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How new fictions are exploring Yellowfacing

Yellow peril, selling racial trauma and resisting the model minority myth in Yellowface and Bad Fruit

Illustration by @_wei.wu_

When I read Rebecca Kuang’s Sunday Times and New York Times bestselling satire, Yellowface, I gave up picking my jaw up off the floor. I just left it there until I finished the book. As a British-Asian author, Yellowface thrilled, challenged and depressed me. When I was finished it left me with a single thought: what am I supposed to do with this?

The novel opens with June Hayward – a white author with a stalled literary career – toasting to her frenemy, Athena Liu, and their Netflix deal. Athena has everything June doesn’t: a multi-book deal straight out of university; a history of award nominations; three published novels; and now a TV show. Flinging back drinks, June wonders “what it’s like to be you?” She soon finds out. After celebratory cocktails morph into whiskey night caps at Athena’s minimalist, bougie-sleek apartment, Athena dies. As ambulance sirens blare, June seizes the literary success she’s been green-eyeing by seizing Athena’s latest manuscript.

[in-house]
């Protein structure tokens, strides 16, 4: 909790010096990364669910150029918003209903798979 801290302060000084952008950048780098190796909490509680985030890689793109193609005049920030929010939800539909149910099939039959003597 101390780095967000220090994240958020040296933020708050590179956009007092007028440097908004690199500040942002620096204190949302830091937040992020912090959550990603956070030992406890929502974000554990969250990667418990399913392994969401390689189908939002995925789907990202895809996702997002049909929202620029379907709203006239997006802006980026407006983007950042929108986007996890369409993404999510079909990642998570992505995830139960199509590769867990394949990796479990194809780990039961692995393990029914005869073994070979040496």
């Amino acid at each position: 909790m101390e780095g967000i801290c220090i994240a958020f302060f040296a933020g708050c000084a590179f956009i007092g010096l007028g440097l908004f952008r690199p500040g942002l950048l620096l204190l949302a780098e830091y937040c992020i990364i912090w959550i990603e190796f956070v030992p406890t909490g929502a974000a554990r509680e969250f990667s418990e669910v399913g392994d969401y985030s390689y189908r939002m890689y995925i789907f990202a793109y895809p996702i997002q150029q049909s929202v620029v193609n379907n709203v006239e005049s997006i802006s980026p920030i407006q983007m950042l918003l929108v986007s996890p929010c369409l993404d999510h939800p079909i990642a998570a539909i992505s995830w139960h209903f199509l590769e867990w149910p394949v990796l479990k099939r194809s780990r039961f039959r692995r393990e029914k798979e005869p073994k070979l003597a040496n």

What follows is a Talented Mr Ripley-esque descent into June’s literary moral corruption. Athena’s manuscript, edited by June, sells at auction for an eye watering advance. Then, the echo chamber of white publishing kicks in. Because June’s stolen text The Last Front is about the unsung contributions and experiences of the 140,000 Chinese Labour Corps recruited by the British Army and sent to the Allied Front during World War, it’s ultimately an Asian story. But June isn’t Asian. Eager to remain on the right side of her publishers, she agrees to soften Athena’s depiction of racism. She silences the lone Asian voice who raises the spectre of cultural appropriation. She allows herself to be rebranded as the racially ambiguous “Juniper Song.”  

It works. The Last Front hits the New York Times Bestseller List.